The newest play appearing at the Cygnet Theatre in Old Town, “Stupid F***ing Bird” written by Aaron Posner and directed by Rob Lutfy, will leave you drained as you exit the theatre. Using as inspiration an Anton Chekhov play, “The Seagull”, which helped introduce modernism and realism to the stage, Posner’s play takes us through the multitude of relationships involving the seven central characters and along the way leads us through a variety of discussions about love, family, art, realism and what we present as our true selves to the outside world. It should be noted that the play holds nothing back in terms of language, instead painting a somewhat true picture of the lives of individuals as they struggle through life.
The program, handed out as you enter the theatre, comes with a “Who Loves Who” diagram to make sure you can tell the “players with a program” as they enter. As a huge portrait of Anton Chekhov looks down on the stage, the central character, Con, played by Bo Boddie, greets audience members and introduces us to what we are about to see. He is passionate, full of angst and anger and wants to change the face of theatre as we know it. He feels the theatre needs new plays, new forms, plays that cause change. Con has written a play that features his girlfriend, Nina, played by Rachel Esther Tate. Nina appears to love Con, wants to be the perfect actress for the play and is not afraid to show her emotions. Con plans on showing the play first to friends and family. Next we meet Masha, played by Jacque Wilke, and her ever present ukulele. Masha is “dark”, both in costume and mood, mainly because she is in love with Con. Next in is Con’s best friend, Dev, played by Brian Rickel, who is in love with Masha.
Dev is a bit goofy, quick to make light of most things around him, but definitely over the top in love with Masha, but Masha at this point in time is not in love with Dev. Next in comes Con’s mother, Emma, played by Karole Foreman, who is condescending, does not appear to want to be here and definitely thinks Con’s play is doomed to failure. She tries to put on a good face about his efforts, but is clearly not impressed. Emma has brought her lover with her, an award winning writer, Trigorin, played by Francis Gercke. Trig is a bit wishy-washy, somewhat oblivious to what is going on around him emotionally and will soon become involved in a relationship with Con’s girlfriend Nina. The final cast member we meet is Uncle Sorn, Emma’s brother, played by Walter Murray. Uncle Sorn is a doctor, just seems to want to keep things on an even keel and always tries to find something good to say. We will finally see Uncle Sorn reveal his “true self” and “true feelings” toward the end of the play, which is set 4 years later, and find out he “just wants to be hugged”.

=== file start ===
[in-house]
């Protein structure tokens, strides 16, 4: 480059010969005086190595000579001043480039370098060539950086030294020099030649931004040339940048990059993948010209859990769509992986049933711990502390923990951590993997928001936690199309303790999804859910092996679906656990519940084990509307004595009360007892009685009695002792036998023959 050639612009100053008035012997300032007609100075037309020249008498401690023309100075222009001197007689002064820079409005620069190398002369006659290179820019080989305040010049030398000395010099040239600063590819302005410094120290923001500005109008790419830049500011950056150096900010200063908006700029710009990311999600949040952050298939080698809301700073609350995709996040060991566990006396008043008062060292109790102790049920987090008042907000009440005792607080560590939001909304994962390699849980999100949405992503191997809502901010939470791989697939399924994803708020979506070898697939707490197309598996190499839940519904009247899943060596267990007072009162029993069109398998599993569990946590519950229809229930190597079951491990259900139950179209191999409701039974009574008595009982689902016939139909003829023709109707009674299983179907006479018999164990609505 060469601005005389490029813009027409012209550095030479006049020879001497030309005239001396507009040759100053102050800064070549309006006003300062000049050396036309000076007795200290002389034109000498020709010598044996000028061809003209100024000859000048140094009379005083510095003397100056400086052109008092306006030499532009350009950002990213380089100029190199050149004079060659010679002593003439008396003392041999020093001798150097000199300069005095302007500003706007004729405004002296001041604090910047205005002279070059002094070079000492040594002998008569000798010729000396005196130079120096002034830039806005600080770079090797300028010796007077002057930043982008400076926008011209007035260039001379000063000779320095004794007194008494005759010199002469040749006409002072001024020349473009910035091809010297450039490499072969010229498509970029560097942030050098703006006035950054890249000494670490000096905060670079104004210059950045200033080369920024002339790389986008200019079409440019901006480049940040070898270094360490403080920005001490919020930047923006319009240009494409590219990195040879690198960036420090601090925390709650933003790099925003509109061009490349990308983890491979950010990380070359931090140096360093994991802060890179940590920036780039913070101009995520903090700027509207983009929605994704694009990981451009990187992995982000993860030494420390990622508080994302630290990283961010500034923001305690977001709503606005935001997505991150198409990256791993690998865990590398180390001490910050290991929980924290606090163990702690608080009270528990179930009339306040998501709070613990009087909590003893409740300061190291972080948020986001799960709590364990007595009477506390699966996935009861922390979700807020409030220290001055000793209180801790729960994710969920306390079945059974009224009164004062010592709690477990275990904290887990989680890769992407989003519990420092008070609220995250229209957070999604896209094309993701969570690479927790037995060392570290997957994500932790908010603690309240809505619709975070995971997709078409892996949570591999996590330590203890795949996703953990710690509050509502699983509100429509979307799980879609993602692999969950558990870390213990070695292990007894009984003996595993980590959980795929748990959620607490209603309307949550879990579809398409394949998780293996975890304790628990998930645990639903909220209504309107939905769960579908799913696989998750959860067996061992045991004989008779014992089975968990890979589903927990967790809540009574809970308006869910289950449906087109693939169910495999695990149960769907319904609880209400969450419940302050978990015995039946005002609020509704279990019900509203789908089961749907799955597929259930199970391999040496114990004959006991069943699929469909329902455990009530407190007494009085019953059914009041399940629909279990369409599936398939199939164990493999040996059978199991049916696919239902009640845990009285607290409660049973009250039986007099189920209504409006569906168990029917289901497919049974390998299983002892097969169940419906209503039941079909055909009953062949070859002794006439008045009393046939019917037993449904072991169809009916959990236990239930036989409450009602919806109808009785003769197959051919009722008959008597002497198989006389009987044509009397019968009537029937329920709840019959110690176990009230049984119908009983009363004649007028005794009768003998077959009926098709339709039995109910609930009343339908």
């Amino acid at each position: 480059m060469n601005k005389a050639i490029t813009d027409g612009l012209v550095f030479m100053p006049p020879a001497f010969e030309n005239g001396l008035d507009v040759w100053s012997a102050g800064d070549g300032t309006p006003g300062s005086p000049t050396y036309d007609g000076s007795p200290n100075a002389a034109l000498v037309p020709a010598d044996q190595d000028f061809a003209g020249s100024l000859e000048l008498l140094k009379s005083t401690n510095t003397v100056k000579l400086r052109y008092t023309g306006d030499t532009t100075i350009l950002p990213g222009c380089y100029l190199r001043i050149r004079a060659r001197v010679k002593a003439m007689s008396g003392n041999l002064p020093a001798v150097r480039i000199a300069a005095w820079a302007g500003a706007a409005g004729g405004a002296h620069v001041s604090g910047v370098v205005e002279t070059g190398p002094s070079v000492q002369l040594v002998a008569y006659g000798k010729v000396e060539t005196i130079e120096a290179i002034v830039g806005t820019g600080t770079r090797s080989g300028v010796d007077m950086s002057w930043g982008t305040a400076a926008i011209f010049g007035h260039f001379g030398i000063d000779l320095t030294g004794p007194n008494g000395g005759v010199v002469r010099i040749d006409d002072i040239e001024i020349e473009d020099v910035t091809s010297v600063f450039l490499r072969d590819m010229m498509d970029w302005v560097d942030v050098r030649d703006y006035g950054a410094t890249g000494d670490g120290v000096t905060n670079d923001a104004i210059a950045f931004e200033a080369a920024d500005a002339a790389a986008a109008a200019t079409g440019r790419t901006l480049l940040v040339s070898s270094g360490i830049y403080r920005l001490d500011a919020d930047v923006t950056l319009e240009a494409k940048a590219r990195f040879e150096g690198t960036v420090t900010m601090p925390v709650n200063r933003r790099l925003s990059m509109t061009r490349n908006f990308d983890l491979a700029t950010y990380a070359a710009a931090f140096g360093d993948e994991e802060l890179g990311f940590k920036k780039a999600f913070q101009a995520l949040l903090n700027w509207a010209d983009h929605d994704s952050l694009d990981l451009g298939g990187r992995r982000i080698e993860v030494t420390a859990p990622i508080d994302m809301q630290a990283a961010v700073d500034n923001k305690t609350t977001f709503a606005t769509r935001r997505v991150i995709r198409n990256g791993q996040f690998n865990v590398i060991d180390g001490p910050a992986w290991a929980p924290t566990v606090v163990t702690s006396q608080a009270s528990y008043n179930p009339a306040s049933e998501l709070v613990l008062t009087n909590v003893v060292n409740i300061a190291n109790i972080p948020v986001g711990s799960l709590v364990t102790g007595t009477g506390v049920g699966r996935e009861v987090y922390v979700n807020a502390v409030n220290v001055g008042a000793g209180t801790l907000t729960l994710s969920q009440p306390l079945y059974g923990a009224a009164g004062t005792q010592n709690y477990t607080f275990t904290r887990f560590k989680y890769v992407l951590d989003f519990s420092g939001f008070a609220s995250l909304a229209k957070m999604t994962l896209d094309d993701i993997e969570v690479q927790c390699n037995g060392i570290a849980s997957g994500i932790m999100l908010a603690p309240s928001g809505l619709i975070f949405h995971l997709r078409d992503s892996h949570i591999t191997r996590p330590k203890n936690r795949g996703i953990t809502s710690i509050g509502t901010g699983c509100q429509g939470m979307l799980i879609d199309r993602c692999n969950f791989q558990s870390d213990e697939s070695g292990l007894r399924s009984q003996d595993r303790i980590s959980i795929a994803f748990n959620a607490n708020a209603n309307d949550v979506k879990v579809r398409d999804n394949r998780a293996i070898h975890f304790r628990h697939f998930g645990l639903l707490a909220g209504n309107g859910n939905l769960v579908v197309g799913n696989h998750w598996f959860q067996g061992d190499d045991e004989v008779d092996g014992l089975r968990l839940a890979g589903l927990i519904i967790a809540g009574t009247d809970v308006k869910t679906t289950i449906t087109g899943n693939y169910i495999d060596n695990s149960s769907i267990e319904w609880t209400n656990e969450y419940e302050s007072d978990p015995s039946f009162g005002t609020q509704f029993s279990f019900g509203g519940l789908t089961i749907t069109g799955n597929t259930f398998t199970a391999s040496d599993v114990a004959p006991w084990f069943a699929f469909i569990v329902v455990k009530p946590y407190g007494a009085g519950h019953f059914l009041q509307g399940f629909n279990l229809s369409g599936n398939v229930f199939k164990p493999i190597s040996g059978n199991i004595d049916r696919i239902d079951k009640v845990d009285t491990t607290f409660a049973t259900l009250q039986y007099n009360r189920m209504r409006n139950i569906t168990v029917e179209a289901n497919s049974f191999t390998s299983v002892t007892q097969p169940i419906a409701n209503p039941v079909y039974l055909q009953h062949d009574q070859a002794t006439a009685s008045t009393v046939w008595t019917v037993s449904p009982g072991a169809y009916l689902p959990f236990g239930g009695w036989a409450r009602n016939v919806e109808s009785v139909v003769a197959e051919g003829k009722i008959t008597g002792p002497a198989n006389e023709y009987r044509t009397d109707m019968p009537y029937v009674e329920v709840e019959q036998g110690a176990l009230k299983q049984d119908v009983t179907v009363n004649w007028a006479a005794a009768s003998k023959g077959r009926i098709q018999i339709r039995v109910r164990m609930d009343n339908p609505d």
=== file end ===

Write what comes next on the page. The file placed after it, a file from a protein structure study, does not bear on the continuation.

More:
This is a powerful, no-holds-barred play. It is not for the feint of heart. As Con’s play for the family falls flat, emotions take off and never stop. At one point, Con asks the audience for help with his relationship with Nina. He has audience members shout out a response to “how to get her to love me”. This interaction with the audience happens throughout the play with other characters as well. Later, an impromptu dance routine by all of the cast asks, “Do you think love is logical?”. As in Chekhov’s play, the relationship between mother and son is complex and at times volatile and everyone in the play finds themselves in love with the wrong person.
The abstractness of the set in Act I changes in Act II to a more traditional set, a kitchen, for most of the remainder of the play. But the traditional setting does not stop the emotional changes running through each of the people in the play and the off stage violence that ends Act I that each must deal with. Through this the questions still surround this group – “Are we all performing in our own way every day?, Do we fool people?, Do people really know what we feel?” Even as Con tries to bring some closure at the end of the play, questions still abound and relationships are still fragile.
This was an extremely gut wrenching play, at times showing a little humor. The actors and actresses selected could not have been better cast for their parts. Bo Biddle was especially powerful as the emotionally lost Con and Karole Foreman was excellent as Con’s “I think I love you” mother. Playwright Aaron Posner is a Helen Hayes and Barrymore Award-winning director and playwright. He is the founder and former Artistic Director of Philadelphia’s Arden Theatre and has directed at major regional theatres like the Folger, Seattle Rep., the Alliance and Shakespeare Santa Cruz. Director Rob Lutfy is the Associate Artistic Director at Cygnet Theatre and has directed numerous plays at Cygnet.
“Stupid F***ing Bird” runs through June 19th. Tickets can be purchased at www.cygnettheatre.com or call 619-337-1525.